Bergen. Winter. Rain. Snow. Rain.
The rain could not melt the packed snow away. It could only turn it into the slickest ice.
I tried to balance in the wind, but the wind caught my coat and I felt myself being pushed along – no way to stop, nothing to hold on to.
I need ice cleats, I thought, as I finally reached the safety of cleared pavement, and my brief moment of panic was over.
I made it safely to the bus stop by our mall for my errand to the post office. I had just missed a bus, as luck would have it. As I waited for the next one, one senior citizen after another came to the stop, and soon they were discussing cleats. One was wearing the sports model, one that lets you jog in ice and snow. I listened to their discussion, noticed the brand name, noted the comment about size necessary, and noted which store sold them. I got all the information I needed to get ice cleats.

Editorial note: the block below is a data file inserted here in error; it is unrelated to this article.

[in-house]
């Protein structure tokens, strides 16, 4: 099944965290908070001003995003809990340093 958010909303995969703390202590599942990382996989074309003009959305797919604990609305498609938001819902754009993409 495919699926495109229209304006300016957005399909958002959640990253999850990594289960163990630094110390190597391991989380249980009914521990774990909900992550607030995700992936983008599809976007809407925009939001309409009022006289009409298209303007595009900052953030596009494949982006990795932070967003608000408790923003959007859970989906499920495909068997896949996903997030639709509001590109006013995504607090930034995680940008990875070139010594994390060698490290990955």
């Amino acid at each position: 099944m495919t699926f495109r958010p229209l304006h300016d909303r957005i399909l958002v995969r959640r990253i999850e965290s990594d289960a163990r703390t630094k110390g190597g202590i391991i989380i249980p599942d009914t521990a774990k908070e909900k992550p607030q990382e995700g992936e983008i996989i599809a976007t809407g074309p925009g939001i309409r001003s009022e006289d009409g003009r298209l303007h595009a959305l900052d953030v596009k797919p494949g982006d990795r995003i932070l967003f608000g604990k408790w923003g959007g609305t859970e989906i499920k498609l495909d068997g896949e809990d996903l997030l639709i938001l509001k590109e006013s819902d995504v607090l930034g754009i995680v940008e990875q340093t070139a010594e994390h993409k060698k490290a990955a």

I kept company with one of the women since she too was going to the post office. We also waited for the return bus together, and a third woman joined us, telling us how she’d just slipped on the ice.
Back at the mall, I went straight to the shop that sells the cleats. I have a common shoe size and not only the store, but the factory was sold out of that size, I was told. But one customer had a pair in my size on lay-away. The store clerk called that customer, who decided not to buy them. As luck would have it! I now own a pair of ice cleats.